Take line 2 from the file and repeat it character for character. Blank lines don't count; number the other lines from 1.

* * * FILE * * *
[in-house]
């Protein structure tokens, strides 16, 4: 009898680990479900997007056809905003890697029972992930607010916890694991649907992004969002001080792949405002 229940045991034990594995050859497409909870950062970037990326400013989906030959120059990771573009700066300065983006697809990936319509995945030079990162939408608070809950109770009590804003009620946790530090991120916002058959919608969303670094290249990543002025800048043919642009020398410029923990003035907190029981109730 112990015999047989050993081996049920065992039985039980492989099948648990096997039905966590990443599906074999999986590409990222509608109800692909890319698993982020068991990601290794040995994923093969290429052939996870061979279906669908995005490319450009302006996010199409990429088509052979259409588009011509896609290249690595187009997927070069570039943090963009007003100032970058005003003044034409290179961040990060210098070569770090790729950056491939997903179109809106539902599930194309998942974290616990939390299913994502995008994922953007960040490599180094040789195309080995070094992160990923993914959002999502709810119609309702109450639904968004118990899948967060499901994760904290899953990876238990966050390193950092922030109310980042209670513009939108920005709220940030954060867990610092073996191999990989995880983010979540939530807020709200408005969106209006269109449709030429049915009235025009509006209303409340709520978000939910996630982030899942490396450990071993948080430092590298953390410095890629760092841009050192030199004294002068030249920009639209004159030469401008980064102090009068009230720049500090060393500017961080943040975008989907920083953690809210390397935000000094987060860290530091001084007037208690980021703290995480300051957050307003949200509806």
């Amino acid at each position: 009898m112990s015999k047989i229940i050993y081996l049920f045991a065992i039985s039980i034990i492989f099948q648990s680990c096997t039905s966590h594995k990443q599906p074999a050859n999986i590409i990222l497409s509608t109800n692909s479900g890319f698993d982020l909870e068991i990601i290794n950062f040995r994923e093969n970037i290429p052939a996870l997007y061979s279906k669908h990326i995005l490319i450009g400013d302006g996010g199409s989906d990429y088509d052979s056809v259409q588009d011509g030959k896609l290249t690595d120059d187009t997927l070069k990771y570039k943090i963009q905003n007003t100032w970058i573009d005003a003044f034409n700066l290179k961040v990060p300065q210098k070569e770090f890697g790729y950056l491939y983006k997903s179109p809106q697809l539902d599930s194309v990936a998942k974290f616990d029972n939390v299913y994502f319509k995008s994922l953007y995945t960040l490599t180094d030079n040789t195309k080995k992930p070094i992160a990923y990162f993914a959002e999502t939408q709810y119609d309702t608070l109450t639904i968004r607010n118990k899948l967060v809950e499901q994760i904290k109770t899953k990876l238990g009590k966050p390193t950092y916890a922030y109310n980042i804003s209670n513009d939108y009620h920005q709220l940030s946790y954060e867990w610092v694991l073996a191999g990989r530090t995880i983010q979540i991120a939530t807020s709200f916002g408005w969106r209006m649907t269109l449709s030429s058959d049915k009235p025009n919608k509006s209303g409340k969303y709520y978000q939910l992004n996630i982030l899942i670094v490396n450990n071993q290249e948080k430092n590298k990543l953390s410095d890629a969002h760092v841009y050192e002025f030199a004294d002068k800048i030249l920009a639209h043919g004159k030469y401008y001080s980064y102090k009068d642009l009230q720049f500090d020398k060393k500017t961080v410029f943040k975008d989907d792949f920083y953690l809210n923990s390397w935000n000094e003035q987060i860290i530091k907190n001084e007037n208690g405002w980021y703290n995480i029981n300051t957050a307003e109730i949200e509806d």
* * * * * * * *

């Protein structure tokens, strides 16, 4: 009898680990479900997007056809905003890697029972992930607010916890694991649907992004969002001080792949405002 229940045991034990594995050859497409909870950062970037990326400013989906030959120059990771573009700066300065983006697809990936319509995945030079990162939408608070809950109770009590804003009620946790530090991120916002058959919608969303670094290249990543002025800048043919642009020398410029923990003035907190029981109730 112990015999047989050993081996049920065992039985039980492989099948648990096997039905966590990443599906074999999986590409990222509608109800692909890319698993982020068991990601290794040995994923093969290429052939996870061979279906669908995005490319450009302006996010199409990429088509052979259409588009011509896609290249690595187009997927070069570039943090963009007003100032970058005003003044034409290179961040990060210098070569770090790729950056491939997903179109809106539902599930194309998942974290616990939390299913994502995008994922953007960040490599180094040789195309080995070094992160990923993914959002999502709810119609309702109450639904968004118990899948967060499901994760904290899953990876238990966050390193950092922030109310980042209670513009939108920005709220940030954060867990610092073996191999990989995880983010979540939530807020709200408005969106209006269109449709030429049915009235025009509006209303409340709520978000939910996630982030899942490396450990071993948080430092590298953390410095890629760092841009050192030199004294002068030249920009639209004159030469401008980064102090009068009230720049500090060393500017961080943040975008989907920083953690809210390397935000000094987060860290530091001084007037208690980021703290995480300051957050307003949200509806």